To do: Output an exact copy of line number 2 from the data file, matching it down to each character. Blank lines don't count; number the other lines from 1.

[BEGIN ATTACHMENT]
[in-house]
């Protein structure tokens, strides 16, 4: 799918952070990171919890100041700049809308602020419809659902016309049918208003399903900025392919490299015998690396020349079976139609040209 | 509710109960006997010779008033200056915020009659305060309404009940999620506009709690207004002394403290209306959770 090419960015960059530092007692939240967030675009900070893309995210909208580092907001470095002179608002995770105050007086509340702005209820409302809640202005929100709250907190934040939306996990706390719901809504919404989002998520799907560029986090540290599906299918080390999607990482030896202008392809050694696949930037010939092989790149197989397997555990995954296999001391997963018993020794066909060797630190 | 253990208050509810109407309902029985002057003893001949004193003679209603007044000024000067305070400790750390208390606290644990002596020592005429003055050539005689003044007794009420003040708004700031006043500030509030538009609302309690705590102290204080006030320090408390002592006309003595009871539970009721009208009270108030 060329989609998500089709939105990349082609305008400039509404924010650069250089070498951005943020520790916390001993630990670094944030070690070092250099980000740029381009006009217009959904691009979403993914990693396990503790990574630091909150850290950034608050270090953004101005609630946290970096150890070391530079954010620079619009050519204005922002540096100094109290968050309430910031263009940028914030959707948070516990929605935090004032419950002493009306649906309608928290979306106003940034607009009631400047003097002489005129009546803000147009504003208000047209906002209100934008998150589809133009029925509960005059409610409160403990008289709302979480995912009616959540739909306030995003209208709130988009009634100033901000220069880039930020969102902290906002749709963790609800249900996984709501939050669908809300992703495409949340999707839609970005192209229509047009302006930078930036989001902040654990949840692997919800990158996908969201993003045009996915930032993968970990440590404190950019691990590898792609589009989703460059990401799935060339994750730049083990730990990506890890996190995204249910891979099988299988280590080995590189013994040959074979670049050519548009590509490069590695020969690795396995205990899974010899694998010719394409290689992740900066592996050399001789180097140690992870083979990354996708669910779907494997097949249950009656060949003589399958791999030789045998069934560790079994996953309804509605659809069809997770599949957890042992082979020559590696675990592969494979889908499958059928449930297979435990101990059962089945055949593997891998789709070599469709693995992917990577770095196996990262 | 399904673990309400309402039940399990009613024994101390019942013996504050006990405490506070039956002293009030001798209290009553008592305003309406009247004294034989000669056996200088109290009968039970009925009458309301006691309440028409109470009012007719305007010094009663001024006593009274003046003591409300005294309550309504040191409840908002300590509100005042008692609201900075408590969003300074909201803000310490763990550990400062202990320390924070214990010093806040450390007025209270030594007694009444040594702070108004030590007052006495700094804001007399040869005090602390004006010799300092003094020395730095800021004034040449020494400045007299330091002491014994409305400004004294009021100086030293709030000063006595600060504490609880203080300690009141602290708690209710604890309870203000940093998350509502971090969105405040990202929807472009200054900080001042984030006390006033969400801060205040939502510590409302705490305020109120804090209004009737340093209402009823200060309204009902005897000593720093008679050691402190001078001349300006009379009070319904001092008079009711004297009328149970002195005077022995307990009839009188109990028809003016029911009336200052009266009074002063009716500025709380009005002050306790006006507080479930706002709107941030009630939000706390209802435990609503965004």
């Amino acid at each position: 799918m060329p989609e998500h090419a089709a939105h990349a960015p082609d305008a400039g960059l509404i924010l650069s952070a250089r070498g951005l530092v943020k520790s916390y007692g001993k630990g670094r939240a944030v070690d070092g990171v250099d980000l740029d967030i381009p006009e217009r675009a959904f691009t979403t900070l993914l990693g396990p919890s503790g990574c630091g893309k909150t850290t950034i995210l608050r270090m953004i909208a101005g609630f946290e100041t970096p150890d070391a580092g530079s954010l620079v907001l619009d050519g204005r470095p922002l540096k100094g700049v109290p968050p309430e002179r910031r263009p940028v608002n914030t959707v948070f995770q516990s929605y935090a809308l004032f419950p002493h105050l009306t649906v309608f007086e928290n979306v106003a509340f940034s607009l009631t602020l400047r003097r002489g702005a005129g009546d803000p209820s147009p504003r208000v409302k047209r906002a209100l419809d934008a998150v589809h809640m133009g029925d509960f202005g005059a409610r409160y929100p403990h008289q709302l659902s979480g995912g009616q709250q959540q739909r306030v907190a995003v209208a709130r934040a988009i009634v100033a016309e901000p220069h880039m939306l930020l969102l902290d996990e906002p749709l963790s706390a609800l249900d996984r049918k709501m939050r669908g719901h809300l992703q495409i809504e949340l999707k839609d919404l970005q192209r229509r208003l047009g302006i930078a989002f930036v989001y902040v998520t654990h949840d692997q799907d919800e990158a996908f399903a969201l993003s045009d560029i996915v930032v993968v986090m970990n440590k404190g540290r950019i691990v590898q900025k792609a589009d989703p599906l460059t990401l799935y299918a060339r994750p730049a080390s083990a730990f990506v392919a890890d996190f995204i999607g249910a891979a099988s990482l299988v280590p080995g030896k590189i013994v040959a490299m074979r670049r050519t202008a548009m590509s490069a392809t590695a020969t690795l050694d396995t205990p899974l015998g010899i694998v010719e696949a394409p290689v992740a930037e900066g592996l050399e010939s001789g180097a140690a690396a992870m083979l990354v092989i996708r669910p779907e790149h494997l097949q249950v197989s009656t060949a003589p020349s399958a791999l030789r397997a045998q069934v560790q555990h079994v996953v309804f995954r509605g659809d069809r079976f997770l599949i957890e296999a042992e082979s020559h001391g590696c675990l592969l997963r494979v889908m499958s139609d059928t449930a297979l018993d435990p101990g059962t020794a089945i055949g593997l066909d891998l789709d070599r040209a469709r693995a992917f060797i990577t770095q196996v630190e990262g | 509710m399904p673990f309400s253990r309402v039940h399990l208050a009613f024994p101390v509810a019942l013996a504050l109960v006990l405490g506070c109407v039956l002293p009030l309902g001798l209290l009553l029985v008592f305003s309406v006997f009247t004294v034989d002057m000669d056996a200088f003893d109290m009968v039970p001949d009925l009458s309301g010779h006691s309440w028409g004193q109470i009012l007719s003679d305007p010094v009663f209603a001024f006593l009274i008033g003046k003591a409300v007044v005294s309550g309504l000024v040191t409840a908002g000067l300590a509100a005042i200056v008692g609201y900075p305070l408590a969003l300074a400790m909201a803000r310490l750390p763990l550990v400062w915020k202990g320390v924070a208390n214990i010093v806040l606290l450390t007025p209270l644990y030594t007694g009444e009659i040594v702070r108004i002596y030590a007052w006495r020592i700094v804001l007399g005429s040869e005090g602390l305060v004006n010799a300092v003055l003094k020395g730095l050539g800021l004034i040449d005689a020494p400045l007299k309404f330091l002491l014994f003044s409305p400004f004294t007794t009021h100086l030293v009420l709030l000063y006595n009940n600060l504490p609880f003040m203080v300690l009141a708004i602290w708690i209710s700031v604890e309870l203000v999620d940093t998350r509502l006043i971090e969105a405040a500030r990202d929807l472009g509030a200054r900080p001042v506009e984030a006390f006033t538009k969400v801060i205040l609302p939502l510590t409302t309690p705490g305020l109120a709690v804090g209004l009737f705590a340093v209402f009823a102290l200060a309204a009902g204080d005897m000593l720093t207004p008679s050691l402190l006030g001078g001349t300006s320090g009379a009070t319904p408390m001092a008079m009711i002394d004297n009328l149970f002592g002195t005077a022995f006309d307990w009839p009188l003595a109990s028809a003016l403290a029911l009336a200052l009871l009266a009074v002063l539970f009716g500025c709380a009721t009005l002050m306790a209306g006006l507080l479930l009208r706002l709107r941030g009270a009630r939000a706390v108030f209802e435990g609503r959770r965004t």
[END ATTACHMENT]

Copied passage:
């Protein structure tokens, strides 16, 4: 799918952070990171919890100041700049809308602020419809659902016309049918208003399903900025392919490299015998690396020349079976139609040209 | 509710109960006997010779008033200056915020009659305060309404009940999620506009709690207004002394403290209306959770 090419960015960059530092007692939240967030675009900070893309995210909208580092907001470095002179608002995770105050007086509340702005209820409302809640202005929100709250907190934040939306996990706390719901809504919404989002998520799907560029986090540290599906299918080390999607990482030896202008392809050694696949930037010939092989790149197989397997555990995954296999001391997963018993020794066909060797630190 | 253990208050509810109407309902029985002057003893001949004193003679209603007044000024000067305070400790750390208390606290644990002596020592005429003055050539005689003044007794009420003040708004700031006043500030509030538009609302309690705590102290204080006030320090408390002592006309003595009871539970009721009208009270108030 060329989609998500089709939105990349082609305008400039509404924010650069250089070498951005943020520790916390001993630990670094944030070690070092250099980000740029381009006009217009959904691009979403993914990693396990503790990574630091909150850290950034608050270090953004101005609630946290970096150890070391530079954010620079619009050519204005922002540096100094109290968050309430910031263009940028914030959707948070516990929605935090004032419950002493009306649906309608928290979306106003940034607009009631400047003097002489005129009546803000147009504003208000047209906002209100934008998150589809133009029925509960005059409610409160403990008289709302979480995912009616959540739909306030995003209208709130988009009634100033901000220069880039930020969102902290906002749709963790609800249900996984709501939050669908809300992703495409949340999707839609970005192209229509047009302006930078930036989001902040654990949840692997919800990158996908969201993003045009996915930032993968970990440590404190950019691990590898792609589009989703460059990401799935060339994750730049083990730990990506890890996190995204249910891979099988299988280590080995590189013994040959074979670049050519548009590509490069590695020969690795396995205990899974010899694998010719394409290689992740900066592996050399001789180097140690992870083979990354996708669910779907494997097949249950009656060949003589399958791999030789045998069934560790079994996953309804509605659809069809997770599949957890042992082979020559590696675990592969494979889908499958059928449930297979435990101990059962089945055949593997891998789709070599469709693995992917990577770095196996990262 | 399904673990309400309402039940399990009613024994101390019942013996504050006990405490506070039956002293009030001798209290009553008592305003309406009247004294034989000669056996200088109290009968039970009925009458309301006691309440028409109470009012007719305007010094009663001024006593009274003046003591409300005294309550309504040191409840908002300590509100005042008692609201900075408590969003300074909201803000310490763990550990400062202990320390924070214990010093806040450390007025209270030594007694009444040594702070108004030590007052006495700094804001007399040869005090602390004006010799300092003094020395730095800021004034040449020494400045007299330091002491014994409305400004004294009021100086030293709030000063006595600060504490609880203080300690009141602290708690209710604890309870203000940093998350509502971090969105405040990202929807472009200054900080001042984030006390006033969400801060205040939502510590409302705490305020109120804090209004009737340093209402009823200060309204009902005897000593720093008679050691402190001078001349300006009379009070319904001092008079009711004297009328149970002195005077022995307990009839009188109990028809003016029911009336200052009266009074002063009716500025709380009005002050306790006006507080479930706002709107941030009630939000706390209802435990609503965004």